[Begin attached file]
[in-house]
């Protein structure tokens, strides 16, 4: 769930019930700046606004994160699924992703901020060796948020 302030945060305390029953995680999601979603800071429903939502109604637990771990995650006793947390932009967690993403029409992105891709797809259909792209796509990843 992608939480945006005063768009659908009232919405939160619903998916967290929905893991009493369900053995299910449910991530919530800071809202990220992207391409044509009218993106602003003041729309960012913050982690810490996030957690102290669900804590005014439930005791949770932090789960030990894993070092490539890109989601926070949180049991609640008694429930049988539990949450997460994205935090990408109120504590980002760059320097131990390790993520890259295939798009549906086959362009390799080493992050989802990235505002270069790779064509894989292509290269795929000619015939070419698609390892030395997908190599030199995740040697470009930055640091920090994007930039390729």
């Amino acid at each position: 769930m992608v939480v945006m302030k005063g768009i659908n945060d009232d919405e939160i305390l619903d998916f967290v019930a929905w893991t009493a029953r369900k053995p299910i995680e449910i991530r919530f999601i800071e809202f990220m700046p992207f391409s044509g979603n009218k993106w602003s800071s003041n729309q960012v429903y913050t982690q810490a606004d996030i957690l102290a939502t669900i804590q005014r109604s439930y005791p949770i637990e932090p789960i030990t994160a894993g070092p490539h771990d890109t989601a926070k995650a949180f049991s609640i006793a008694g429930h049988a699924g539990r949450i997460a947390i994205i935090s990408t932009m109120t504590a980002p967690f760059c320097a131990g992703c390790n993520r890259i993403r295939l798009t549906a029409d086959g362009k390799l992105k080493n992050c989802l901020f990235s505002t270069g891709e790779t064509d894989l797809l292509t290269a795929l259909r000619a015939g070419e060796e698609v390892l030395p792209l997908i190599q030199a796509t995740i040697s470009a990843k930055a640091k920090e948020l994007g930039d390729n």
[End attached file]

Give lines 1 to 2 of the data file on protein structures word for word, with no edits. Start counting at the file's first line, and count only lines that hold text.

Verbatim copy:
[in-house]
């Protein structure tokens, strides 16, 4: 769930019930700046606004994160699924992703901020060796948020 302030945060305390029953995680999601979603800071429903939502109604637990771990995650006793947390932009967690993403029409992105891709797809259909792209796509990843 992608939480945006005063768009659908009232919405939160619903998916967290929905893991009493369900053995299910449910991530919530800071809202990220992207391409044509009218993106602003003041729309960012913050982690810490996030957690102290669900804590005014439930005791949770932090789960030990894993070092490539890109989601926070949180049991609640008694429930049988539990949450997460994205935090990408109120504590980002760059320097131990390790993520890259295939798009549906086959362009390799080493992050989802990235505002270069790779064509894989292509290269795929000619015939070419698609390892030395997908190599030199995740040697470009930055640091920090994007930039390729």